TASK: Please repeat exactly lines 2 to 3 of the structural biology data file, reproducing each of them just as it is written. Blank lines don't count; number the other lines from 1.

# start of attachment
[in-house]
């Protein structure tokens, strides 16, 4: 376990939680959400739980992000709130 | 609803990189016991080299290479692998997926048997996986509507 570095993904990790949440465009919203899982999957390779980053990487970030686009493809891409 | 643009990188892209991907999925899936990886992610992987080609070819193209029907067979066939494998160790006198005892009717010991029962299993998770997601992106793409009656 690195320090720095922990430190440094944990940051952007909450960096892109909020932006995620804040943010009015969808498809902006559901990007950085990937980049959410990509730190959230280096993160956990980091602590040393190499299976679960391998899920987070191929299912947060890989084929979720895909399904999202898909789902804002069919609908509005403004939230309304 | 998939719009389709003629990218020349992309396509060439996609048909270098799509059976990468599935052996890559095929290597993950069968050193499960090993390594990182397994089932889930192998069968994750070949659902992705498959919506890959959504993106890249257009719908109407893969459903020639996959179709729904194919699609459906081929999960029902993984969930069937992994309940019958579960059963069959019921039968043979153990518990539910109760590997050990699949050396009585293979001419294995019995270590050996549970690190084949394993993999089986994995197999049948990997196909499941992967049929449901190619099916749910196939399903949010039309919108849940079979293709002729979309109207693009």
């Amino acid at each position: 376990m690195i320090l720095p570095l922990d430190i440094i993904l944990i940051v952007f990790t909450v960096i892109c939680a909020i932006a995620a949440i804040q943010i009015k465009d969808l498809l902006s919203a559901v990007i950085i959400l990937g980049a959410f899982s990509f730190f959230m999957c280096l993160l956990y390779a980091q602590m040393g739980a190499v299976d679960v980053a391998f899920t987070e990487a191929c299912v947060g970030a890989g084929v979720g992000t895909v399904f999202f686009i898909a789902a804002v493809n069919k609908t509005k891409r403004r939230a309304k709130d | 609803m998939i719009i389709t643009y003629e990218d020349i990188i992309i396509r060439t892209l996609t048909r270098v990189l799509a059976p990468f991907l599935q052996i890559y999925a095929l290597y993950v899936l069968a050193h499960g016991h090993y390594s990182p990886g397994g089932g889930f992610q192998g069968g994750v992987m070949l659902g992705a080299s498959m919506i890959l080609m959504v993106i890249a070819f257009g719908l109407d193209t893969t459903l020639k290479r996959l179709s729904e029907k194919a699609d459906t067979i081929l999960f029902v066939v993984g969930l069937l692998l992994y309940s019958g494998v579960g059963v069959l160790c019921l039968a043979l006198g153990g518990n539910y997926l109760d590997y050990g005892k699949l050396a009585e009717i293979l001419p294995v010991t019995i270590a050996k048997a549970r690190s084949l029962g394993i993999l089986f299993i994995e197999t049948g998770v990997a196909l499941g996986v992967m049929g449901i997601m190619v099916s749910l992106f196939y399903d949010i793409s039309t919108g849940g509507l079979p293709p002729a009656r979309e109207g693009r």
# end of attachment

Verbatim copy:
């Protein structure tokens, strides 16, 4: 376990939680959400739980992000709130 | 609803990189016991080299290479692998997926048997996986509507 570095993904990790949440465009919203899982999957390779980053990487970030686009493809891409 | 643009990188892209991907999925899936990886992610992987080609070819193209029907067979066939494998160790006198005892009717010991029962299993998770997601992106793409009656 690195320090720095922990430190440094944990940051952007909450960096892109909020932006995620804040943010009015969808498809902006559901990007950085990937980049959410990509730190959230280096993160956990980091602590040393190499299976679960391998899920987070191929299912947060890989084929979720895909399904999202898909789902804002069919609908509005403004939230309304 | 998939719009389709003629990218020349992309396509060439996609048909270098799509059976990468599935052996890559095929290597993950069968050193499960090993390594990182397994089932889930192998069968994750070949659902992705498959919506890959959504993106890249257009719908109407893969459903020639996959179709729904194919699609459906081929999960029902993984969930069937992994309940019958579960059963069959019921039968043979153990518990539910109760590997050990699949050396009585293979001419294995019995270590050996549970690190084949394993993999089986994995197999049948990997196909499941992967049929449901190619099916749910196939399903949010039309919108849940079979293709002729979309109207693009």
């Amino acid at each position: 376990m690195i320090l720095p570095l922990d430190i440094i993904l944990i940051v952007f990790t909450v960096i892109c939680a909020i932006a995620a949440i804040q943010i009015k465009d969808l498809l902006s919203a559901v990007i950085i959400l990937g980049a959410f899982s990509f730190f959230m999957c280096l993160l956990y390779a980091q602590m040393g739980a190499v299976d679960v980053a391998f899920t987070e990487a191929c299912v947060g970030a890989g084929v979720g992000t895909v399904f999202f686009i898909a789902a804002v493809n069919k609908t509005k891409r403004r939230a309304k709130d | 609803m998939i719009i389709t643009y003629e990218d020349i990188i992309i396509r060439t892209l996609t048909r270098v990189l799509a059976p990468f991907l599935q052996i890559y999925a095929l290597y993950v899936l069968a050193h499960g016991h090993y390594s990182p990886g397994g089932g889930f992610q192998g069968g994750v992987m070949l659902g992705a080299s498959m919506i890959l080609m959504v993106i890249a070819f257009g719908l109407d193209t893969t459903l020639k290479r996959l179709s729904e029907k194919a699609d459906t067979i081929l999960f029902v066939v993984g969930l069937l692998l992994y309940s019958g494998v579960g059963v069959l160790c019921l039968a043979l006198g153990g518990n539910y997926l109760d590997y050990g005892k699949l050396a009585e009717i293979l001419p294995v010991t019995i270590a050996k048997a549970r690190s084949l029962g394993i993999l089986f299993i994995e197999t049948g998770v990997a196909l499941g996986v992967m049929g449901i997601m190619v099916s749910l992106f196939y399903d949010i793409s039309t919108g849940g509507l079979p293709p002729a009656r979309e109207g693009r």